December 7, 1966
These were my prime Christmas years, and Rexall had it all.
It would still be a few years before I moved up to the Kodak instamatic camera outfit with flashcubes and automatic film advance. Later models would include a flash cube tower to help eliminate red eye. My first camera was the Kodak Brownie. Forget to wind it, or fail to fully wind the film forward, and the exposures would stack up on the same frame. For those of you who just couldn’t wait to develop film, you could get a Polaroid Swinger.
Check out the other stuff absent from today’s shelves:
Never miss a local story.
• Broilmaster oven, toasts up to 6 slices of bread, $12.88.
• Solid State AM radio, enjoyment for years to come, $14.95.
• Jade East masculine scent, worlds apart from the ordinary, $2.50.
• New General Electric slicing knives, $13.88 or go cordless with storage rack for $25.88.
• Walnut spice rack with two utility drawers $3.98.
• • •
The most disturbing image is the Ideal THRUSH Weapon pointed at Santa Claus.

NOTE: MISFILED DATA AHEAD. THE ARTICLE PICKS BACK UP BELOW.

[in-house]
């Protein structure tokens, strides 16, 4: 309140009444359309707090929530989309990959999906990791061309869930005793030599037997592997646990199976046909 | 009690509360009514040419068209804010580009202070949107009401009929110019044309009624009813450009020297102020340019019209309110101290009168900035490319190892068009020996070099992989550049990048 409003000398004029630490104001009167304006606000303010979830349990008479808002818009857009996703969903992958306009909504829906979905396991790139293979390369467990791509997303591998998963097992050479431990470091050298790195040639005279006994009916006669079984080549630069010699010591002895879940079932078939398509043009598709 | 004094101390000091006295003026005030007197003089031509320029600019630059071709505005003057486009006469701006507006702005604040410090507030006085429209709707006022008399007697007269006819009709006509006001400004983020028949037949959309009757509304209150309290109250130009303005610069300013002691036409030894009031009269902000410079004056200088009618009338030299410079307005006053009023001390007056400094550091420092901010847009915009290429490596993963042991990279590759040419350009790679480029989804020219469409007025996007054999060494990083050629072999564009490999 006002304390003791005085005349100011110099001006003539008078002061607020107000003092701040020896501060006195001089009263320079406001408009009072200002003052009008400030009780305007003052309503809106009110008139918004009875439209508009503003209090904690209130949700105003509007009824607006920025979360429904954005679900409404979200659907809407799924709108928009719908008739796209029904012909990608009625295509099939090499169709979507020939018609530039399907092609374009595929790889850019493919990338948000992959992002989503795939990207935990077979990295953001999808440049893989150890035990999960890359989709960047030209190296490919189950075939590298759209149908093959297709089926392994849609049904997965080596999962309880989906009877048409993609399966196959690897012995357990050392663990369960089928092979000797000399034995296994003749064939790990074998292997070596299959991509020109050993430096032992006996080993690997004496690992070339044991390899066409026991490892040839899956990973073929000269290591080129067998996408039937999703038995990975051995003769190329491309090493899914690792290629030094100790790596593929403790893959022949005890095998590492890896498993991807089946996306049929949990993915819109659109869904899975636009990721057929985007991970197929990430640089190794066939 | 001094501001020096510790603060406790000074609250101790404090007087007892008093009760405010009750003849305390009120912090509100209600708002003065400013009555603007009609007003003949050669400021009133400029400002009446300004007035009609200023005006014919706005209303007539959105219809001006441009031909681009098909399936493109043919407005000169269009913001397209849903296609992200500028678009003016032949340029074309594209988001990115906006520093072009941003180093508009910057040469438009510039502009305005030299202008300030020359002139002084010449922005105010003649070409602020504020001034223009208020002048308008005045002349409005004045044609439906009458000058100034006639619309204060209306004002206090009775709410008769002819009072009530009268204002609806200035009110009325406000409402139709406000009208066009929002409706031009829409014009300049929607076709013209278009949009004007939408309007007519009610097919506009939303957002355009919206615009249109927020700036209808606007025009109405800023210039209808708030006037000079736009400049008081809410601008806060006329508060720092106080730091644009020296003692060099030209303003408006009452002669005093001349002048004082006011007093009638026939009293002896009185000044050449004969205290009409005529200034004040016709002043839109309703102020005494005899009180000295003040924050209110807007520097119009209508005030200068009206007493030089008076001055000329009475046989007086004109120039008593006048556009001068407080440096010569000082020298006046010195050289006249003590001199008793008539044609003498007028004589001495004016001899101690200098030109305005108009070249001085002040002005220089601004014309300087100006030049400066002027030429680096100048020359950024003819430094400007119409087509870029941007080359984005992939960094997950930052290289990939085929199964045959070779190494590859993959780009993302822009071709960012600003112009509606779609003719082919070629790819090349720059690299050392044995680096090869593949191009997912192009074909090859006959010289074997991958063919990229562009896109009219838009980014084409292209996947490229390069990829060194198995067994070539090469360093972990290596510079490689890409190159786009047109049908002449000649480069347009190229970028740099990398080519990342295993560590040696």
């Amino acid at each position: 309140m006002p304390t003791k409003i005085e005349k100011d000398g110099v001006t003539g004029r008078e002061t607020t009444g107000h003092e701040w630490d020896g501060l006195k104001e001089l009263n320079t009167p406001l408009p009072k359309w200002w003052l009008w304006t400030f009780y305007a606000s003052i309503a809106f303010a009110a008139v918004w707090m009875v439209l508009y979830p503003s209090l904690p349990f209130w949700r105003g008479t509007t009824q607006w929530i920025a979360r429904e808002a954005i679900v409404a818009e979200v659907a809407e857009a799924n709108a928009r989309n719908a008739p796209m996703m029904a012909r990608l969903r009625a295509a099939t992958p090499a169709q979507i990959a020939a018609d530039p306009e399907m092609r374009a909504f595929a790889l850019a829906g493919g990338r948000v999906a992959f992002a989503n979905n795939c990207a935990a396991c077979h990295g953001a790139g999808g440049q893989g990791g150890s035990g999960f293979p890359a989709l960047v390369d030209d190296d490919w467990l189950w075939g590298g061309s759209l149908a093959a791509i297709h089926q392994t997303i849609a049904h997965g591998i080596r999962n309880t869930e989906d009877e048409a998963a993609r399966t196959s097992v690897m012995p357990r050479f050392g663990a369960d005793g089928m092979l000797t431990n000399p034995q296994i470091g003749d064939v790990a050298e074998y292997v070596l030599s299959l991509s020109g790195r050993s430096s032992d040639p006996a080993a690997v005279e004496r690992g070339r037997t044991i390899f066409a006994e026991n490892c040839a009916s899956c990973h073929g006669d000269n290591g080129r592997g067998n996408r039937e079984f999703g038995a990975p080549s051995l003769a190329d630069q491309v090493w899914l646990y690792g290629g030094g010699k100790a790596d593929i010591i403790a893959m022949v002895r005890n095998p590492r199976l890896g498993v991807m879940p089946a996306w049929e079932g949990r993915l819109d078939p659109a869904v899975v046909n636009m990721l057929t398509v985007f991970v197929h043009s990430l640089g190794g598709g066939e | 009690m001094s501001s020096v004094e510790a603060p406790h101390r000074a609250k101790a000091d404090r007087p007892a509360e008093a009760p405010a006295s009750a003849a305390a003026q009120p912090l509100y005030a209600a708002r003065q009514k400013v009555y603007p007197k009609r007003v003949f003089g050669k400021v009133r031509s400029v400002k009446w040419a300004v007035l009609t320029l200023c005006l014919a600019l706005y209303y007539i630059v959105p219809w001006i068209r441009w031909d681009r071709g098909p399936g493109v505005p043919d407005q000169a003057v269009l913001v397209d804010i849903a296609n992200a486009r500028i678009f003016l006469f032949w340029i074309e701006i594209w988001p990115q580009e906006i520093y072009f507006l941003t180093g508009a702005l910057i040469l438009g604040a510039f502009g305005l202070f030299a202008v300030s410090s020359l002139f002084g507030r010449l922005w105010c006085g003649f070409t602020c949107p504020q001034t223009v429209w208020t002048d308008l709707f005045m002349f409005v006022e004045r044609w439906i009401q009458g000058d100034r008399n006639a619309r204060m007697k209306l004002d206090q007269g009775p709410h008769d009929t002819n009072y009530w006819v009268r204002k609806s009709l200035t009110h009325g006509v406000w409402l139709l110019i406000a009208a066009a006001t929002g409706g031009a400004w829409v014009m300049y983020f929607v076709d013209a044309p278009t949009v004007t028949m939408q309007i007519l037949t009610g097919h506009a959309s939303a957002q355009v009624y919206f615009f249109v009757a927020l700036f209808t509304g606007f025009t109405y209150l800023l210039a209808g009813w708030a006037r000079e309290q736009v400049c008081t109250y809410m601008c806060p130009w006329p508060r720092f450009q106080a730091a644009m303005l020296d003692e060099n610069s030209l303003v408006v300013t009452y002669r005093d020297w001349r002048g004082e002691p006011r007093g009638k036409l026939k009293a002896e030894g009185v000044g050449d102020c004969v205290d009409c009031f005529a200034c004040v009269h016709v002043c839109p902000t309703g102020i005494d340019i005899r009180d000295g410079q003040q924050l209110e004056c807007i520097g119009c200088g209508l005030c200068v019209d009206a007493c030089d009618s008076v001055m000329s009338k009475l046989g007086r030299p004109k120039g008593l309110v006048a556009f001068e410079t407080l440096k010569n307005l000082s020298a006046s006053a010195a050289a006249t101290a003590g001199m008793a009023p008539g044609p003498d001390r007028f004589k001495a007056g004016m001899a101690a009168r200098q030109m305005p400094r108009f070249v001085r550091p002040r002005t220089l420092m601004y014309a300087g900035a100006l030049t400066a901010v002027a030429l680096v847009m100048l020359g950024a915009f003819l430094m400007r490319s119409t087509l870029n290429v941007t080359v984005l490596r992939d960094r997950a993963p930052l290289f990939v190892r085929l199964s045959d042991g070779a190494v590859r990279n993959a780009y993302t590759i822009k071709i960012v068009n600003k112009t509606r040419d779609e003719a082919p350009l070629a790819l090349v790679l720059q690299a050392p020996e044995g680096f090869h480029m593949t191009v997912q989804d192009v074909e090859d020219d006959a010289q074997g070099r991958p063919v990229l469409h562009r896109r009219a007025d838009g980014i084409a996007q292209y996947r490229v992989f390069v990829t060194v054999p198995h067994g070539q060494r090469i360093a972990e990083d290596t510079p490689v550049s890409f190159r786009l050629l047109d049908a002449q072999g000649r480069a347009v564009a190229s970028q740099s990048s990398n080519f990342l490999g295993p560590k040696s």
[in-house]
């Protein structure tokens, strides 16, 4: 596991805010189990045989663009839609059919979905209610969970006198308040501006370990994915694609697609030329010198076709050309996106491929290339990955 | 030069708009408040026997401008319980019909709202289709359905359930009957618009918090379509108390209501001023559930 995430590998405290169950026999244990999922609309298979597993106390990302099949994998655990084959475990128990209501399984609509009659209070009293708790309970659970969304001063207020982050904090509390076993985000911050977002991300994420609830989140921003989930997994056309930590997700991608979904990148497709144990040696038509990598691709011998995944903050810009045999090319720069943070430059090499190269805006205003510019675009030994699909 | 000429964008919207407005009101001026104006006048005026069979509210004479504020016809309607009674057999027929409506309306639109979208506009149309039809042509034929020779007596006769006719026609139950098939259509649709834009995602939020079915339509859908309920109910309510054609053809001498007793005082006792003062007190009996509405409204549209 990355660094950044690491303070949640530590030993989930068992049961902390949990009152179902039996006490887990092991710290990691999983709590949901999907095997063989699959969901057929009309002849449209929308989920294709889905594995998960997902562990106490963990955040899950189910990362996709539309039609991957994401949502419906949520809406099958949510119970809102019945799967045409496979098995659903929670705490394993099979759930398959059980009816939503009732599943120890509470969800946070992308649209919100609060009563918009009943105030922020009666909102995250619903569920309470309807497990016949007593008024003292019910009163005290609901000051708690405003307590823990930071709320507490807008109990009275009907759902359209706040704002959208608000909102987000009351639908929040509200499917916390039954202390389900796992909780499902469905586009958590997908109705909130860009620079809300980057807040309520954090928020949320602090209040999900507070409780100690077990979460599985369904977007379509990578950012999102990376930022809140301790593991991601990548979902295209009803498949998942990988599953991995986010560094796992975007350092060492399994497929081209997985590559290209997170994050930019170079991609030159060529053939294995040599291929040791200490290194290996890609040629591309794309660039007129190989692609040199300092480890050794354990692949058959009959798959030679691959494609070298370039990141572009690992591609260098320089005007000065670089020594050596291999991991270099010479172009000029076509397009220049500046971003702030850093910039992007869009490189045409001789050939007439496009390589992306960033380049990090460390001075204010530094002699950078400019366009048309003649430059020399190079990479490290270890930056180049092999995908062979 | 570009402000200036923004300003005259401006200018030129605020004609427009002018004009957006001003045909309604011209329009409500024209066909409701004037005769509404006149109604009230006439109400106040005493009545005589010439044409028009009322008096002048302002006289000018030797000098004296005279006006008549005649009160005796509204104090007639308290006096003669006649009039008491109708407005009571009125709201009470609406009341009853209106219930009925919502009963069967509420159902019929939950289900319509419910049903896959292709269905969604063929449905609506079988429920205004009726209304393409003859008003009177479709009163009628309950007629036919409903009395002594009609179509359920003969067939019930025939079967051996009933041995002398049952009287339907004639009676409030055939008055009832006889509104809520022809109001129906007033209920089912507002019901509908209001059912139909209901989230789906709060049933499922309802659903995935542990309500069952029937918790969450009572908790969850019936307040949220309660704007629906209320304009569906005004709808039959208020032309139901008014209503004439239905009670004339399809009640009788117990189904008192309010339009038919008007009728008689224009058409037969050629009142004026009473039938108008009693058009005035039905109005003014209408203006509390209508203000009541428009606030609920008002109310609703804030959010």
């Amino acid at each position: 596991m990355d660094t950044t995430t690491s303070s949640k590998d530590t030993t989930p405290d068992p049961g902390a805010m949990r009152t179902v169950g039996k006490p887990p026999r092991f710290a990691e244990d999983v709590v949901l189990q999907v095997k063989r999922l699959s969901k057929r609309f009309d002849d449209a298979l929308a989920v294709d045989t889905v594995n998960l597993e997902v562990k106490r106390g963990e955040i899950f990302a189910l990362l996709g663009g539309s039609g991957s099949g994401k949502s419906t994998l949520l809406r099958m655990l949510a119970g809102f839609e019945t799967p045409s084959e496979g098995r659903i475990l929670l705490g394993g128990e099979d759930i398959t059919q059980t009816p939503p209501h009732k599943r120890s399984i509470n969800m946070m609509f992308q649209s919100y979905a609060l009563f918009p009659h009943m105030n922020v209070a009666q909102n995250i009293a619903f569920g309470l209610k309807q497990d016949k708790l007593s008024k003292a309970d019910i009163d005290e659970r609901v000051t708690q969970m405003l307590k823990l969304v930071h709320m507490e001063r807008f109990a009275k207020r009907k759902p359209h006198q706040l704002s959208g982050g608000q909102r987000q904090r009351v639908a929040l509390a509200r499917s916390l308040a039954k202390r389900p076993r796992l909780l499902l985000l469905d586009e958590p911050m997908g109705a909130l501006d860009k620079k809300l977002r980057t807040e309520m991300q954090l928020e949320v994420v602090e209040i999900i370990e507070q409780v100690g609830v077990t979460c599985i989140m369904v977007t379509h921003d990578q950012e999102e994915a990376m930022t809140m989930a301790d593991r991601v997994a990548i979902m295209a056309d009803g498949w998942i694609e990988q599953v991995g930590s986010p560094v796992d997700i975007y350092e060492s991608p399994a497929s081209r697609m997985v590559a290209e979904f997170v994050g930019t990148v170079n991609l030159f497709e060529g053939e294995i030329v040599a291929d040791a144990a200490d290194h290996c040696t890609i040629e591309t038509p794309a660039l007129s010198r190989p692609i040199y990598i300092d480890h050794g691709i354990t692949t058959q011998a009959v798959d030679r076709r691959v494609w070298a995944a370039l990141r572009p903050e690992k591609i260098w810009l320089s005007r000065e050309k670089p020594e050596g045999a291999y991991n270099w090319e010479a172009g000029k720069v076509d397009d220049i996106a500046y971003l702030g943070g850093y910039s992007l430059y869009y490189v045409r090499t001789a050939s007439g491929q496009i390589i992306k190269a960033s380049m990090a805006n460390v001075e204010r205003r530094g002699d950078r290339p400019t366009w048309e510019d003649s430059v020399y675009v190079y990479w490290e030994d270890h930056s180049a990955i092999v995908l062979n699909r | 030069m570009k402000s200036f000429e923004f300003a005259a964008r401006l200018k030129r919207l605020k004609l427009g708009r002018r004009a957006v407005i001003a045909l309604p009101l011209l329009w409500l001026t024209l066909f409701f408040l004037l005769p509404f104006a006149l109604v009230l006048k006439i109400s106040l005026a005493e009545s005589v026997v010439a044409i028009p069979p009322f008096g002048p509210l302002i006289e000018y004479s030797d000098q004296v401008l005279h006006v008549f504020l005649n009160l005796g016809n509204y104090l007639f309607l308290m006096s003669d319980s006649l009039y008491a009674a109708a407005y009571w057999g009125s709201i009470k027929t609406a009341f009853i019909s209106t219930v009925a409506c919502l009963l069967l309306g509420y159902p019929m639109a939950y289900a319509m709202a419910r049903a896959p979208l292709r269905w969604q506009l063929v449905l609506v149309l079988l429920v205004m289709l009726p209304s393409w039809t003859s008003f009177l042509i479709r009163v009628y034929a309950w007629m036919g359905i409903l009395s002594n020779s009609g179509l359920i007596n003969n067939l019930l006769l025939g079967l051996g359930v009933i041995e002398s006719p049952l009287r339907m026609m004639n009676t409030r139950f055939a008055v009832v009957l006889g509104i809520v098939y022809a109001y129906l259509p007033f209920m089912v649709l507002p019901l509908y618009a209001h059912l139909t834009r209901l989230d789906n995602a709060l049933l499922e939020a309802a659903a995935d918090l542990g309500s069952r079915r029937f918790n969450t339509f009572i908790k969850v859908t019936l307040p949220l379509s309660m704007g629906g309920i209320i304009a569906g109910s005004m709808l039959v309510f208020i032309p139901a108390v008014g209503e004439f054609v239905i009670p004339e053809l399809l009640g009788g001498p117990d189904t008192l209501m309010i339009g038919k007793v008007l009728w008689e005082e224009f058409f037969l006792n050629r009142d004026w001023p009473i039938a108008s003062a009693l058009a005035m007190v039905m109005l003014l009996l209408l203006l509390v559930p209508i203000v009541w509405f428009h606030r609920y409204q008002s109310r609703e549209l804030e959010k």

As we all know, THRUSH stands for Technological Hierarchy for the Removal of Undesirables and the Subjugation of Humanity. (That is if you read the companion fourth paperback to the television series. Show producers insisted the acronym had no meaning.) THRUSH wouldn’t hesitate a moment if rubbing out the jolly old elf advanced their nefarious goals.
The United Network Command for Law and Enforcement, or UNCLE, was on our side. “The Man From UNCLE” was great TV of the time. I also enjoyed Mission Impossible and Mod Squad when they came along. I probably would not have watched the Woman from UNCLE, though.
Girls just weren’t that interesting at the time. That show only lasted one season.